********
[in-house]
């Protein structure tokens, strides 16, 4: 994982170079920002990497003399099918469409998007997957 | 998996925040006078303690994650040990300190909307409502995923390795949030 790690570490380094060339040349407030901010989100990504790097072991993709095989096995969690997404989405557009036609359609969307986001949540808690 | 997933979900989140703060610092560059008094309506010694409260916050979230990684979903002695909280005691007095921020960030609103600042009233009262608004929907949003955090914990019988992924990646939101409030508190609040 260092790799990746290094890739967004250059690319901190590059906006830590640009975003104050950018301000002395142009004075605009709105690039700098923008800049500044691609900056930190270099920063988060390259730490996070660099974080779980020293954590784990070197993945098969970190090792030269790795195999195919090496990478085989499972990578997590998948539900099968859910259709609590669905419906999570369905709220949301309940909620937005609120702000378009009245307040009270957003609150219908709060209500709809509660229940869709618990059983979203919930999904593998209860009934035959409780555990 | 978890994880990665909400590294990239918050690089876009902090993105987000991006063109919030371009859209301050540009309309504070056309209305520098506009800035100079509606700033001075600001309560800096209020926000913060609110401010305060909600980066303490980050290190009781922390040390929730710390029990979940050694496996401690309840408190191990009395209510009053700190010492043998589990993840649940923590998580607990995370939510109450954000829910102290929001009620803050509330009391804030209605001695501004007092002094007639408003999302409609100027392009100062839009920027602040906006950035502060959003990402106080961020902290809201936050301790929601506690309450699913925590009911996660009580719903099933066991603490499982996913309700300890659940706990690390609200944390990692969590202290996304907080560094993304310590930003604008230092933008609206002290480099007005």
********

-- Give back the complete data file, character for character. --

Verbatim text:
[in-house]
């Protein structure tokens, strides 16, 4: 994982170079920002990497003399099918469409998007997957 | 998996925040006078303690994650040990300190909307409502995923390795949030 790690570490380094060339040349407030901010989100990504790097072991993709095989096995969690997404989405557009036609359609969307986001949540808690 | 997933979900989140703060610092560059008094309506010694409260916050979230990684979903002695909280005691007095921020960030609103600042009233009262608004929907949003955090914990019988992924990646939101409030508190609040 260092790799990746290094890739967004250059690319901190590059906006830590640009975003104050950018301000002395142009004075605009709105690039700098923008800049500044691609900056930190270099920063988060390259730490996070660099974080779980020293954590784990070197993945098969970190090792030269790795195999195919090496990478085989499972990578997590998948539900099968859910259709609590669905419906999570369905709220949301309940909620937005609120702000378009009245307040009270957003609150219908709060209500709809509660229940869709618990059983979203919930999904593998209860009934035959409780555990 | 978890994880990665909400590294990239918050690089876009902090993105987000991006063109919030371009859209301050540009309309504070056309209305520098506009800035100079509606700033001075600001309560800096209020926000913060609110401010305060909600980066303490980050290190009781922390040390929730710390029990979940050694496996401690309840408190191990009395209510009053700190010492043998589990993840649940923590998580607990995370939510109450954000829910102290929001009620803050509330009391804030209605001695501004007092002094007639408003999302409609100027392009100062839009920027602040906006950035502060959003990402106080961020902290809201936050301790929601506690309450699913925590009911996660009580719903099933066991603490499982996913309700300890659940706990690390609200944390990692969590202290996304907080560094993304310590930003604008230092933008609206002290480099007005």